Once you have a fundraising campaign or event established at your organization, you need to get the word out about it through various forms of outreach and promotion.
The following are seven strategies for effectively promoting your fundraising efforts.
- Compelling Visuals
- Local Business Partnerships
- Peer-to-Peer fundraising
- Email outreach
- Online Promotions
1. Use Compelling Visuals
Whether your promotions are online, through print media, or other avenues, you’ll want to charge your messages with emotion wherever possible. One of the most effective ways to do that is to include emotionally compelling images or graphic assets. Ideally, these should be images from your actual organization or from the work you’ve done or are currently doing.
For example, if you’re fundraising for a building project that’s already underway, why not show a picture of what the construction site currently looks like or how the old building looks in comparison to how you’d like it to be?
For any online campaigns and promotions, utilize video if you have the resources to do so. Including images of people, specifically faces, can be a powerful tool to elicit emotions as well, just be sure that you always secure the appropriate release forms for actors or subjects.
You can easily capture compelling visuals using a smartphone, so there’s no need for expensive equipment. If you don’t have an eye for photography or videography, there’s a good chance someone working at your organization does. Better still is if you make this a volunteer opportunity!
If you’re really strapped for time and resources, use a site that offers free, high-quality stock photos.
2. Incorporate Storytelling
Nonprofit storytelling can be done with words, photos, and video. Your best bet is to use a combination of all three modalities if you have the resources. Telling a relevant story to your campaign allows potential donors to make a deeper connection with your cause and therefore makes them more likely to get involved or make a donation.
You’ll want your story to convey a combination of passion behind the cause and urgency for the help still needed to keep your mission alive. It has been estimated that around 68% of nonprofit supporters feel motivated to donate to a cause after reading their compelling story.
You can refer to the stories told by other nonprofits that resonate with your own or start from scratch using a storytelling template, like the one provided in our blog article, How Finding Nemo Can Help Your Nonprofit Tell Its Story.
3. Connect with a Local Event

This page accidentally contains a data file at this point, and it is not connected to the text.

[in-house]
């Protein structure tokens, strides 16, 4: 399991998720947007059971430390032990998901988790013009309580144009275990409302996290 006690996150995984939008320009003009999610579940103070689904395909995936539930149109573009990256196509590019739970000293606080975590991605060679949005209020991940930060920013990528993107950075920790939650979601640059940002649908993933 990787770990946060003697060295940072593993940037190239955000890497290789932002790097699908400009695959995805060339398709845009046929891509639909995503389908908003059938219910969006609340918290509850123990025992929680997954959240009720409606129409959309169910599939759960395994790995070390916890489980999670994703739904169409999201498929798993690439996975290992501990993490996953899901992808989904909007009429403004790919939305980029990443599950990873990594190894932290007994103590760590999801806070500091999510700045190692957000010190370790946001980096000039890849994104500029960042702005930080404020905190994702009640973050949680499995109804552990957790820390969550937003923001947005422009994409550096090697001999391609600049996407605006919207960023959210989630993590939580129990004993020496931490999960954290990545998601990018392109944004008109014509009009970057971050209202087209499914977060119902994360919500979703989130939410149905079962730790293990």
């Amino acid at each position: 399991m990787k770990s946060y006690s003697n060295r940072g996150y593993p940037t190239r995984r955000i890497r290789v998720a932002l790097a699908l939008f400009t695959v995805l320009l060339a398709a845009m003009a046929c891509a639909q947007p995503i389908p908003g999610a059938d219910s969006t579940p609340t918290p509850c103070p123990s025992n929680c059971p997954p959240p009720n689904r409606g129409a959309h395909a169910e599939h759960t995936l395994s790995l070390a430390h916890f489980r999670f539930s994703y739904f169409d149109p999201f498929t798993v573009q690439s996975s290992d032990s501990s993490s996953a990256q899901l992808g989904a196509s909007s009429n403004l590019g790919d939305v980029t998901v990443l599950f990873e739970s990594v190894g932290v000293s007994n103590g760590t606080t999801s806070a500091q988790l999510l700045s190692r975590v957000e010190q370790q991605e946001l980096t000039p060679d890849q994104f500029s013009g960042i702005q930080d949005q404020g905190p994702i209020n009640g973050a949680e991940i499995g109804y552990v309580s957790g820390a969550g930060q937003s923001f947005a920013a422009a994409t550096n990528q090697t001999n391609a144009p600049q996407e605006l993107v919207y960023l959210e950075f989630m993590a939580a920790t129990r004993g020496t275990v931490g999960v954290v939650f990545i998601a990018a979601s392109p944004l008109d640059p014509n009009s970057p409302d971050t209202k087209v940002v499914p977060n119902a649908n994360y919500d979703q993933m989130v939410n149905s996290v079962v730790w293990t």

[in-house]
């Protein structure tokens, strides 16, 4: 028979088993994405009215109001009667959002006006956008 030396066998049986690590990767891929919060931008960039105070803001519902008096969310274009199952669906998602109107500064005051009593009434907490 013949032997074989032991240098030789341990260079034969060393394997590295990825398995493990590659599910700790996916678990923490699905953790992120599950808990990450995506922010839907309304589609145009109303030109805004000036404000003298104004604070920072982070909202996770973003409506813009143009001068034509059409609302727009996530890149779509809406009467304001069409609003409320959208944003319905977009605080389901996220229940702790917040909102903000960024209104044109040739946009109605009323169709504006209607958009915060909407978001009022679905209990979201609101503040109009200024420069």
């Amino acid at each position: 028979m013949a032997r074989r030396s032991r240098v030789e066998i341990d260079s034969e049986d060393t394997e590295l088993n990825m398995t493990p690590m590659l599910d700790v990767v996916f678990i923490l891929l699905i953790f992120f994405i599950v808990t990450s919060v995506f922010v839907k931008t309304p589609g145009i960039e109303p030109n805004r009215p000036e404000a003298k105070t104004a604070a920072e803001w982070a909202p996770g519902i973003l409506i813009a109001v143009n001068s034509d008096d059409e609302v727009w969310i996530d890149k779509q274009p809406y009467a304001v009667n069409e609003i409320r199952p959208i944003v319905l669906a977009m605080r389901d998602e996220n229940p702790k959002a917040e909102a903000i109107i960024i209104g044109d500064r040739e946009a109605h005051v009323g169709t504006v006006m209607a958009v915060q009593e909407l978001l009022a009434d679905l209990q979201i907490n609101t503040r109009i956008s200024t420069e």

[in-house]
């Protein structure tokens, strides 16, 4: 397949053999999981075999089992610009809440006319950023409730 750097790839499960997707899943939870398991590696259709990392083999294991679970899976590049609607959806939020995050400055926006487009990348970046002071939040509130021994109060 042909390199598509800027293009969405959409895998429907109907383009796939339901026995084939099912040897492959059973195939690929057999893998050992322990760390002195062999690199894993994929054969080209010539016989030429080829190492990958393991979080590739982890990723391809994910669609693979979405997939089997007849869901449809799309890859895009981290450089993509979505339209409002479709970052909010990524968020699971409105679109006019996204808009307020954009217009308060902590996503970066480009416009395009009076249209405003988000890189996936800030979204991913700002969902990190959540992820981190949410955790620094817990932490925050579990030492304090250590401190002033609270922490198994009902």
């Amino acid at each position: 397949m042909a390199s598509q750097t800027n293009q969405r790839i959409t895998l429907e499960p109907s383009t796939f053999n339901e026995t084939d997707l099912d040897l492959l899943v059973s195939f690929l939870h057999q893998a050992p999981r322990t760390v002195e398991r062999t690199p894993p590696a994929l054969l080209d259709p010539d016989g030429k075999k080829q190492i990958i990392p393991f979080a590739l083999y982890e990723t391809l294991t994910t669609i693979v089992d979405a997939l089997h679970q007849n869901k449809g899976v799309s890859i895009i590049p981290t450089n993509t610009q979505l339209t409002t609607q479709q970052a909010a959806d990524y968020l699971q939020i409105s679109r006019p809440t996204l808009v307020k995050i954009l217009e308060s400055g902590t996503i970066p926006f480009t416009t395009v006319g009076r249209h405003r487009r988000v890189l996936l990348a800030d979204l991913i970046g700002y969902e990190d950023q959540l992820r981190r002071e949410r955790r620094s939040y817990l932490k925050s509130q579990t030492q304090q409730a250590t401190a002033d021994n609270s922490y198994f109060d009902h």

Let local event organizers do some of the heavy lifting for you. Find events that attract your target demographics. This could be an event at a local brewery or farmers market that you could easily connect your cause to. See if you can have a table there, if appropriate, or have information about your cause readily available in a way that’s also beneficial to the event itself.
You could also launch your own event to boost your campaign efforts. Just make sure you’re confident in your ability to get enough attendance and — most importantly — follow up with those attendees to make the time and financial investment worth your while.
When planning your event, make sure to start early and take strategic steps to ensure it will be successful and memorable to those that attend while creating a pipeline of new supporters for your organization.
4. Reach Out to Local Businesses
Most businesses use sponsorship as a form of marketing, aligning them with worthy and popular causes in order to promote their reputation and woo customers.
Your nonprofit can benefit much the same way from sponsorships. These partnerships can make your marketing efforts easier and more cost-effective while also lending credibility to your organization and exposing your mission to a whole new audience of potential donors.
You can also leverage the common ground you share with a local business, combining your efforts to further serve the members of your shared community.
Here are some ways a local business can help you out:
a. Provide them with a downloadable logo from your organization that they can add to their website with the copy, “Proud support of [nonprofit name]”, and have it link to your website or online fundraising campaign.
b. Request that the business follows you and shares your promotions on social media to help get the word out.
c. Come up with creative ideas tailored to the business you’re working with.
5. Ask Key Supporters to Fundraise for You
Peer-to-peer fundraising can be your greatest asset. Tap into your most enthusiastic supporters and make it easy for them to raise money for you by providing them with easy-to-use tools and instructions. This is a terrific way for people who are passionate about your cause but don’t necessarily have the funds to donate themselves, to give back to your organization.
Make sure your nonprofit board members are highly engaged and involved in this process as well. Getting them psyched about a campaign is as simple as providing them with the right tools to make them successful in their efforts while assigning them with tasks that adhere to their strengths.